Leaf Stomata Lab



Counting Leaf Stomata


Plants and animals both have a layer of tissue called the epidermal layer. Plants have special pores called stomata to allow passage of material. The stomata pores are surrounded on both sides by jellybean shaped cells called guard cells.  Unlike other plant epidermal cells, the guard cells contain chlorophyll to do photosynthesis.  This allows the cells to expand/ contract  to open or close the stomata.  Guard cells also close when dehydrated.  This keeps water in the plant from escaping.  The opening or closing of guard cells can be viewed in a microscope by adding different water concentration to the leaf tissue.
Most stomata are on the lower epidermis of the leaves on plants (bottom of the leaf). The number of stomata on the epidermal surface can tell you a lot about a plant.  Usually, a high concentration of stomata indicates fast growth and wet climate.  Lower concentrations of stomata indicate lower rates of photosynthesis and growth or adaptations for dry weather.

To view  and compare the stomata from the leaves of several species of plant

3 leaves (1 from 3 different species), compound light  microscope, 3 microscope slides, clear nail polish, transparent tape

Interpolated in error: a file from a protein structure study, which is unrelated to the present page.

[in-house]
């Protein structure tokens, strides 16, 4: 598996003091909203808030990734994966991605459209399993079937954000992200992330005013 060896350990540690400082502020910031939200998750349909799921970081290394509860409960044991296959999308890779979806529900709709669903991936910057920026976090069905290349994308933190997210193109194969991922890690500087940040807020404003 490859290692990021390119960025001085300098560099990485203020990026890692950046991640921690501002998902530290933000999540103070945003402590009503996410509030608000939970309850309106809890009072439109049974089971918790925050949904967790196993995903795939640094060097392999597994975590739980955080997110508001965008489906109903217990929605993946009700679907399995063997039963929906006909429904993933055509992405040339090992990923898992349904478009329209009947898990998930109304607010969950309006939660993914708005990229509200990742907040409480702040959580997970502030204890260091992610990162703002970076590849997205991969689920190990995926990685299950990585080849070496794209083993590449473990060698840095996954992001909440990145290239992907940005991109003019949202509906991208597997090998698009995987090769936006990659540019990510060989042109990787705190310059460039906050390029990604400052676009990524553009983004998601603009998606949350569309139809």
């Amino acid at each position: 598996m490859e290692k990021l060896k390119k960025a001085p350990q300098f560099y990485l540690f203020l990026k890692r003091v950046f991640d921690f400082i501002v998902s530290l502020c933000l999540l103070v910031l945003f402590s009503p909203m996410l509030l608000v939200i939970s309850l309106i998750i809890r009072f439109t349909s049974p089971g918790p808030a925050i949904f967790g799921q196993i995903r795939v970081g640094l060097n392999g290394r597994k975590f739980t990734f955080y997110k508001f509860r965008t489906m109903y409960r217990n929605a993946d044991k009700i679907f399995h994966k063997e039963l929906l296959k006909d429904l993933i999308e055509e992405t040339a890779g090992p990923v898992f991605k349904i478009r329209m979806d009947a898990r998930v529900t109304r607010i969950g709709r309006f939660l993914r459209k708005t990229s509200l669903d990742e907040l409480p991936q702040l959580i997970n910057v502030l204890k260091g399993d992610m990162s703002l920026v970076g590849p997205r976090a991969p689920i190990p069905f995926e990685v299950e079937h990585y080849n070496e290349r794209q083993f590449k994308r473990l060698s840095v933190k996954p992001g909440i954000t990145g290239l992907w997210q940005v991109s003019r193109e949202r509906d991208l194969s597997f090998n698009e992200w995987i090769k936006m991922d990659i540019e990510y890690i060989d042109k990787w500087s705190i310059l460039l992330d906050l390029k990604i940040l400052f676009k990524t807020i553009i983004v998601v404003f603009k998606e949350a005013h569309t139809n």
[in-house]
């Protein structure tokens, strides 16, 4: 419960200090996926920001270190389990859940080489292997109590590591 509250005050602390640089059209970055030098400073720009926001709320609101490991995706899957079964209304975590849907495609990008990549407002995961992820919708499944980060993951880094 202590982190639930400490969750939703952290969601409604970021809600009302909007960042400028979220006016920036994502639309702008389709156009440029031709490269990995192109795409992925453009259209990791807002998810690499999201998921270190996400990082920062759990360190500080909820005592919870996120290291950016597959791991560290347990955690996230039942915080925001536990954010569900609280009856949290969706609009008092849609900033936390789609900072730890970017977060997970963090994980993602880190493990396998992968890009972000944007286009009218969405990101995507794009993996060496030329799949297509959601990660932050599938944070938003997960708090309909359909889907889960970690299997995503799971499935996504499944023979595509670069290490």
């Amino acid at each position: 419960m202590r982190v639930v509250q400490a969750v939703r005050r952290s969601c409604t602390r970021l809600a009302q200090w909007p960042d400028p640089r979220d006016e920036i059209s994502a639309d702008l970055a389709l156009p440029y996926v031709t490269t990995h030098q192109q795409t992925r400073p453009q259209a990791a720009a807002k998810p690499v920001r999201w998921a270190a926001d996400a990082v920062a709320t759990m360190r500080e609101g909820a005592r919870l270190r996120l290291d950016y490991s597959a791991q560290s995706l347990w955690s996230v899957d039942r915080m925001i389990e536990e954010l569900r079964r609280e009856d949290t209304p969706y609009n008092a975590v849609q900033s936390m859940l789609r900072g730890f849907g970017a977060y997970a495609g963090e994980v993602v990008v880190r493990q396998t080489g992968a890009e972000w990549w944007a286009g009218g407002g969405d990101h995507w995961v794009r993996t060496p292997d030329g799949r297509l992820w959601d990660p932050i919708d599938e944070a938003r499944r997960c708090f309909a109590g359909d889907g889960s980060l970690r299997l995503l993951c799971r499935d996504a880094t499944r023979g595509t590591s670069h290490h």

1. Obtain three leaves from different types of plants.
  2. Paint a thick patch (at least one square centimeter) of clear nail polish on the underside of the leaf surface being studied.
  3. Allow the nail polish to dry completely.
  4. Tape a piece of clear cellophane tape to the dried nail polish patch.
  5. Gently peel the nail polish patch from the leaf by pulling on a corner of the tape and  “peeling” the fingernail polish off the leaf.  This is the leaf impression you will examine.
  6. Tape your peeled impression to a very clean microscope slide. Use scissors to trim away any excess tape. Label the slide with plant name.
  7. Examine the leaf impression under a light microscope at 400X.
  8. Search for areas where there are numerous stomata, and where there are no dirt, thumb prints, damaged areas, or large leaf veins.  Draw the leaf surface with stomata.
  9.  Count all the stomata in one microscopic field. Record the number on your data table.
  10. Repeat counts for at least three other distinct microscopic fields. Record all the counts. Determine an average number per microscopic field.
  11. From the average number/400X microscopic field, calculate the stomata per mm2 by multiplying by 8.
  12. Follow procedures 2 – 11 with the other leaves.



 Leaf 1 Leaf 2 Leaf 3
Name of Leaf
Drawing in 400x
(with several stomata) 



Stomata in field 1 
Stomata in field 2 
Stomata in field 3 
Average Stomata in field 
Stomata/ mm2 



1. Which leaf had the most stomata? Why do you think this was so?



2. Explain, in detail, how guard cells open and close stomata?



3. At what time of day would stomata be closed and why?



4. Why does the lower epidermis have more stomata than the upper epidermis of a leaf?


5. Define transpiration.


6. What two gases move in and out of the leaf stomata?

7. What does a larger number of leaf stomata indicate about the growing climate of that plant?


8. Would you expect CAM plants to have as many stomata? Why or why not?